The Laurens County Advertiser is a twice-weekly, family-owned newspaper serving the Laurens County community since 1885. The Advertiser currently prints a Wednesday paid-circulation edition and a Saturday total-market-coverage Extra edition. Current circulation totals are 6,000 on Wednesday and 19,500 on Saturday.
Originally started as The Laurens Advertiser by 22-year-old J.C. Garlington, the newspaper faced the competition of the town’s established paper, The Laurensville Herald.
In 1890, William Watts Bell of Laurens bought The Laurens Advertiser, reorganized it and ran it successfully until it was sold to Arthur Lee in 1910.
Lee and his brother Allie Lee, as well as two friends, H.D. Rantin and W.W. Harris, joined together and bought The Clinton Chronicle, located across the county in Clinton. Within a few years, however, Allie Lee sold his portion of The Chronicle and bought out the rest of The Advertiser, becoming the sole owner in Laurens.
W.J. “Jim” Brown came to work for Lee in 1949. Legend has it the brash young editor told his boss, “I could run this paper better than you.” He got his chance in 1959 when Lee decided to retire, selling the paper to Brown and David Harman, Brown’s brother-in-law. Brown eventually bought out Harman’s share and it has remained in the Brown family ever since.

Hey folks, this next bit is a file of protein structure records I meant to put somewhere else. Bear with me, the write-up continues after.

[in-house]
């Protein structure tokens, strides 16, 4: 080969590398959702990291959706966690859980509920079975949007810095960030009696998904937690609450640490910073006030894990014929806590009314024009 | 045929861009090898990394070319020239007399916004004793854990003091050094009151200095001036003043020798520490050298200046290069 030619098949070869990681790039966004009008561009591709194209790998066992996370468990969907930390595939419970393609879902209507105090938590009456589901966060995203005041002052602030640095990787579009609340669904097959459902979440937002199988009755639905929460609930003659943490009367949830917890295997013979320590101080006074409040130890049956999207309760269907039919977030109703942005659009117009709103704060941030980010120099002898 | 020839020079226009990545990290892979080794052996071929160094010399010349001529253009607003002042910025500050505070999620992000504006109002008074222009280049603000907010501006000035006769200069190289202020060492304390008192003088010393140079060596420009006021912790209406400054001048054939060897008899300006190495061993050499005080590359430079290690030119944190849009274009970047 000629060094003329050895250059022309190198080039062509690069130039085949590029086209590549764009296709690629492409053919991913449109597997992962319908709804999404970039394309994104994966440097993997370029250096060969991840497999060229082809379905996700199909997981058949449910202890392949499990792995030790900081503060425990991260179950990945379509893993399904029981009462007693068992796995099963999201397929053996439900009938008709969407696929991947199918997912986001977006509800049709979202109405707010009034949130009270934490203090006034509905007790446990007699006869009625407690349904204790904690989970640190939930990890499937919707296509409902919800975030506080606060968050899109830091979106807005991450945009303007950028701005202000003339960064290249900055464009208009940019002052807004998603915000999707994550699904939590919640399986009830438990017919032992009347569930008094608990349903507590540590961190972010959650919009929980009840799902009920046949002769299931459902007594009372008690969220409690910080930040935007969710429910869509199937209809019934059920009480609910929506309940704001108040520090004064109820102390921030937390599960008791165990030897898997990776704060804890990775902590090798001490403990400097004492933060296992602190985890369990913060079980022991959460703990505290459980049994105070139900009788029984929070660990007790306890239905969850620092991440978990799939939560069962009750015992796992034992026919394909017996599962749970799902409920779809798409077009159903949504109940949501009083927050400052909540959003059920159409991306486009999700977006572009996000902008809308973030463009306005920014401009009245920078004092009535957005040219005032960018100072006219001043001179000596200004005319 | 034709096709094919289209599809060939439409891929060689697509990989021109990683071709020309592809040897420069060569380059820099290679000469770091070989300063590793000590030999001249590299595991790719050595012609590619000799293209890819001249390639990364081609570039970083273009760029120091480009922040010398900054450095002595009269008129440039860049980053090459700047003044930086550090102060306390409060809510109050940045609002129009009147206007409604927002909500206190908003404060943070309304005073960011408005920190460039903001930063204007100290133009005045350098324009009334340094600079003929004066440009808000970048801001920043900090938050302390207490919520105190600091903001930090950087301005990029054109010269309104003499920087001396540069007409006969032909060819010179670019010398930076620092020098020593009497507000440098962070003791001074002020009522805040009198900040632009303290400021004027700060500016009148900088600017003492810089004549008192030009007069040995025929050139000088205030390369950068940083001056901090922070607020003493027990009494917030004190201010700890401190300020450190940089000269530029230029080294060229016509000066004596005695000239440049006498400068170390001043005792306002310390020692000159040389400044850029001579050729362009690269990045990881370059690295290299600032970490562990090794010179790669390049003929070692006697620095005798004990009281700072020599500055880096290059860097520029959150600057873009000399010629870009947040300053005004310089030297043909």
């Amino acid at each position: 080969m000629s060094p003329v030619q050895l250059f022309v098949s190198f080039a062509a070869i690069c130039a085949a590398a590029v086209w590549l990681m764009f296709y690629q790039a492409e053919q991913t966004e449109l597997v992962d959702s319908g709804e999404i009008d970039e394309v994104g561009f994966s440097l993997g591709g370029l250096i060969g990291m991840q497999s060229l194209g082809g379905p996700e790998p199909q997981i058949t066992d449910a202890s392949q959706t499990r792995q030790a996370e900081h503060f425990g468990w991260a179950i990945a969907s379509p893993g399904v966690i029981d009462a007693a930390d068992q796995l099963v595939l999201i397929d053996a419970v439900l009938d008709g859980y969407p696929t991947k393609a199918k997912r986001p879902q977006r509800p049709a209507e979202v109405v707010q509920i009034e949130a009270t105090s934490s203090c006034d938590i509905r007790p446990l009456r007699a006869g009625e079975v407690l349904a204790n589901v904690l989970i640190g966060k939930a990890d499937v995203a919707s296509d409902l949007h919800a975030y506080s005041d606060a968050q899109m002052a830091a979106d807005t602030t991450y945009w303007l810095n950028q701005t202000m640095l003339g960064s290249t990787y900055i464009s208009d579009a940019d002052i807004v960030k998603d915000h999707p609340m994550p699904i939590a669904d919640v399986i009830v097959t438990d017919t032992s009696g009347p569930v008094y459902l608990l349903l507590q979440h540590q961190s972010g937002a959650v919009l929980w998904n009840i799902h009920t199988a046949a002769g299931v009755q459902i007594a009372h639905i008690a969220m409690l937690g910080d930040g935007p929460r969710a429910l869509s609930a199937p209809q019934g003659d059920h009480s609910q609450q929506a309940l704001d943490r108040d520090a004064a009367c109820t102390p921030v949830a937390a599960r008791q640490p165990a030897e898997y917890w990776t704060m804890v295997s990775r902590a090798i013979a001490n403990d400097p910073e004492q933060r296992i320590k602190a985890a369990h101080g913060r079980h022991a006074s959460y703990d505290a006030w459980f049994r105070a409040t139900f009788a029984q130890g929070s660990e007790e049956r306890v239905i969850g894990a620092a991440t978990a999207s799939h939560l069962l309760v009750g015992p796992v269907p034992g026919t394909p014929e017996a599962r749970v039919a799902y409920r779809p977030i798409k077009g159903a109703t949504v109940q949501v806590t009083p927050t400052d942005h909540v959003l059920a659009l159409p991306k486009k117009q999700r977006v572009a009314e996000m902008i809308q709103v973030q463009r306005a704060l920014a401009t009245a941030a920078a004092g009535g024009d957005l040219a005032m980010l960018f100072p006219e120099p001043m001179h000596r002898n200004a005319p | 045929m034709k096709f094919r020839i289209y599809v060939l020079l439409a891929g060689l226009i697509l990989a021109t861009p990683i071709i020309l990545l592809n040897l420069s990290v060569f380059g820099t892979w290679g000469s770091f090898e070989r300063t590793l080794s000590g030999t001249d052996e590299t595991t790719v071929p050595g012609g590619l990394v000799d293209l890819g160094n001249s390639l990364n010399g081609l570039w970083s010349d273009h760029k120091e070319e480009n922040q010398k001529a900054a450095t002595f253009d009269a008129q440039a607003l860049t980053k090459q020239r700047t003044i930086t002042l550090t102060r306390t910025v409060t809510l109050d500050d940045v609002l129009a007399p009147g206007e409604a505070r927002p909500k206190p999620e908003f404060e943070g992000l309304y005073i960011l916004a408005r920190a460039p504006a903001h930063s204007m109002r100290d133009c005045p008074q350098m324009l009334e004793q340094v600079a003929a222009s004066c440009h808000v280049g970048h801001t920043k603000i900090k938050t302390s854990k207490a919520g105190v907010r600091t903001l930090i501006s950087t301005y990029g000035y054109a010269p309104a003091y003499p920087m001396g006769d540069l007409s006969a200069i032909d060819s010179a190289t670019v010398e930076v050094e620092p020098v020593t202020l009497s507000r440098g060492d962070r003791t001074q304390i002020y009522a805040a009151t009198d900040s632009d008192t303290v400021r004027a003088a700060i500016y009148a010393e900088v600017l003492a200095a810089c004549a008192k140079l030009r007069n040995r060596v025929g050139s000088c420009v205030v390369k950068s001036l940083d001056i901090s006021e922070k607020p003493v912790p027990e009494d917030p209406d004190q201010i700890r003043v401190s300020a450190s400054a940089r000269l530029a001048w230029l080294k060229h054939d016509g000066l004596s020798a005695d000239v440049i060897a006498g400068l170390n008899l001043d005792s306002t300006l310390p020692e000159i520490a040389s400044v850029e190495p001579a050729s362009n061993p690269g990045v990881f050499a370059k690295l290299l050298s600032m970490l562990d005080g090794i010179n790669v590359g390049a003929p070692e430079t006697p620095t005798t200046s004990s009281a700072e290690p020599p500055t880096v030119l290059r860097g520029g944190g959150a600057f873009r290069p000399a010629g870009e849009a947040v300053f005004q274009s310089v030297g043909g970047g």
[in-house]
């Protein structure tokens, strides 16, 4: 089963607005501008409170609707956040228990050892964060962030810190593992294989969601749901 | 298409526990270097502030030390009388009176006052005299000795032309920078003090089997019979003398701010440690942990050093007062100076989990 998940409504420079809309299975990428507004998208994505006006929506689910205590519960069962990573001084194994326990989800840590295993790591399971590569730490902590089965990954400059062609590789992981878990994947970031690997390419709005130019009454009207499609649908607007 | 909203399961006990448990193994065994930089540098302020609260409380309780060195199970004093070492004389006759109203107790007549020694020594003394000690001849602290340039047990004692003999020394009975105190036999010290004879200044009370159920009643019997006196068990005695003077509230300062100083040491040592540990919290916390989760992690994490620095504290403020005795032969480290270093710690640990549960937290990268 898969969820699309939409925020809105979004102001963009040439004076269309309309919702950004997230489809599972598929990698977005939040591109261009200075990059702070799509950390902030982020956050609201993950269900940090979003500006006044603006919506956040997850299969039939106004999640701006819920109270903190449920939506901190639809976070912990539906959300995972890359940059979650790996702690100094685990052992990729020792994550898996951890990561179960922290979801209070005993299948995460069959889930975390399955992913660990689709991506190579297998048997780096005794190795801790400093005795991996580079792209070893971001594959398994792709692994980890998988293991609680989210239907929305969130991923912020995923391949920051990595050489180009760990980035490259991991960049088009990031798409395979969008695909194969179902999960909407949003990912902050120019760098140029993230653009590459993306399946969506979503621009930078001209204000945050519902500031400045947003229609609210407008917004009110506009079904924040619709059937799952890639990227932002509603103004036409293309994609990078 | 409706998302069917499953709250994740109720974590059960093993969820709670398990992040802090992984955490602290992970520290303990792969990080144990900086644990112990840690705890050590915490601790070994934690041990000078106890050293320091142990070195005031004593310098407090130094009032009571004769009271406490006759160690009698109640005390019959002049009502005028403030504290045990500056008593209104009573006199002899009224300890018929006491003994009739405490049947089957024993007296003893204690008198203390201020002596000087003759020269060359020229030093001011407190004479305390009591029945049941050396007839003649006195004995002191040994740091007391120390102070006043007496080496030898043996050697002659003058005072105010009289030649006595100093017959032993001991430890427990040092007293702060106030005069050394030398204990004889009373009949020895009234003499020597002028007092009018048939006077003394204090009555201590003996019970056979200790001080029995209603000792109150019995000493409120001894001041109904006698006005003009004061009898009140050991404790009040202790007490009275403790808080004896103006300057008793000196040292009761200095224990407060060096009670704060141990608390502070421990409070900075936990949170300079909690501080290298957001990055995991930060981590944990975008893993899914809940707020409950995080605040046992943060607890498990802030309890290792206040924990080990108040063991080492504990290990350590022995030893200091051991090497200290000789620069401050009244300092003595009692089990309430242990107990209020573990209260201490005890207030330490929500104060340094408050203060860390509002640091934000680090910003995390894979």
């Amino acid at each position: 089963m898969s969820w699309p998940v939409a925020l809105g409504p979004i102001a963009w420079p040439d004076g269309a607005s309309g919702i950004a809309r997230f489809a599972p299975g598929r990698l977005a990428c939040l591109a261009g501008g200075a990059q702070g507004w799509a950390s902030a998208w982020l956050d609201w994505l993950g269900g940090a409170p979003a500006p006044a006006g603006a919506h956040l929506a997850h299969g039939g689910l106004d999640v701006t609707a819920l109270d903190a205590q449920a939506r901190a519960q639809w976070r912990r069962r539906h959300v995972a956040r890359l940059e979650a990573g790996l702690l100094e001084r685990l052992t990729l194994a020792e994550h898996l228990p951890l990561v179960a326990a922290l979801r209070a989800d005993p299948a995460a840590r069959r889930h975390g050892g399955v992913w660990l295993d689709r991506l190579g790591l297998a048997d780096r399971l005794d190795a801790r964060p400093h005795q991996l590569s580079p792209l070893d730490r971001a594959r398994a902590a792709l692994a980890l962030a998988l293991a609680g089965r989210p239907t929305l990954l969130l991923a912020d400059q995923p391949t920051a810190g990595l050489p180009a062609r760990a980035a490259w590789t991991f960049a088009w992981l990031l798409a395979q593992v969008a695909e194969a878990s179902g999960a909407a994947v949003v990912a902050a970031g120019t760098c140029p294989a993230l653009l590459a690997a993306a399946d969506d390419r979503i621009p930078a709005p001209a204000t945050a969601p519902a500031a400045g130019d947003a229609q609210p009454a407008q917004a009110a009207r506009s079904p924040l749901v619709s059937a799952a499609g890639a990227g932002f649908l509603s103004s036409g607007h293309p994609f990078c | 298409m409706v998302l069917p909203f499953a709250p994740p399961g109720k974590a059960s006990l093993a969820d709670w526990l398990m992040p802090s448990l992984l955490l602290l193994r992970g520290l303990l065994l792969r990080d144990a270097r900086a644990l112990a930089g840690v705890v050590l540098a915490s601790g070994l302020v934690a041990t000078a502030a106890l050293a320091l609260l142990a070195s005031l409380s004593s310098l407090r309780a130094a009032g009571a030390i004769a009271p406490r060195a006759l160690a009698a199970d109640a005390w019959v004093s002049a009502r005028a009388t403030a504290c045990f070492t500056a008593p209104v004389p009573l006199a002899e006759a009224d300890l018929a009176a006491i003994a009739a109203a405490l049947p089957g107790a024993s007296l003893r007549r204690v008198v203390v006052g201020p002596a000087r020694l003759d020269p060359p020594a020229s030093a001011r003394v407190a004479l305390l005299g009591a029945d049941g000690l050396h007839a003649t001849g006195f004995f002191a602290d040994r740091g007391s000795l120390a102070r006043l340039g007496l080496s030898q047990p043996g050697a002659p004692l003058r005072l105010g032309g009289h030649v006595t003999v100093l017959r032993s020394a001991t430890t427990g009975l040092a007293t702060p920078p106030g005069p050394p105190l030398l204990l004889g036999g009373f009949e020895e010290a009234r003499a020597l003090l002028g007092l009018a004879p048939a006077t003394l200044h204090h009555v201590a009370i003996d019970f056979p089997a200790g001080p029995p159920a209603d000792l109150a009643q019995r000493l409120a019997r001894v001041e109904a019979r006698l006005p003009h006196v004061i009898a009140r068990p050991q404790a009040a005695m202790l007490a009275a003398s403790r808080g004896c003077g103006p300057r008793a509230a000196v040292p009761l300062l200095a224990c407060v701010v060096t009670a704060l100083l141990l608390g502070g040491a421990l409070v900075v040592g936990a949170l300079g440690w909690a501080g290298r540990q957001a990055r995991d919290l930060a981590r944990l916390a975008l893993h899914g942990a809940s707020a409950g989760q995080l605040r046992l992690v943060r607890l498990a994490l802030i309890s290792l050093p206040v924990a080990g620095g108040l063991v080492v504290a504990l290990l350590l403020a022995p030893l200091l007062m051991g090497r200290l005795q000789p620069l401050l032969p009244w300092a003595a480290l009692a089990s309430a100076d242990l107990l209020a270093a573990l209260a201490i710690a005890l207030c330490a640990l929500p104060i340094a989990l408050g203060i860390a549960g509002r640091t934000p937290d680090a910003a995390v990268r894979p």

Under Brown, the paper expanded to start covering the entire county in the 1970s and was renamed The Laurens County Advertiser. After his death in 2002, the newspaper continued under three of W.J.’s sons, Marc, Chris and Jim, as associate publishers, until Chris passed away in late 2008
On April 1, 2009, remaining associate publishers Marc and Jim Brown expanded the newspaper’s reach worldwide, officially launching its website, www.laurenscountyadvertiser.net.
During the 130 years since its inception there have been only those four primary publishing families involved in the paper, making The Advertiser the county’s oldest privately-owned business continuously in operation.
The Advertiser continues to print its own newspaper, as well as numerous other community and specialty publications, on an eight-unit Color King press.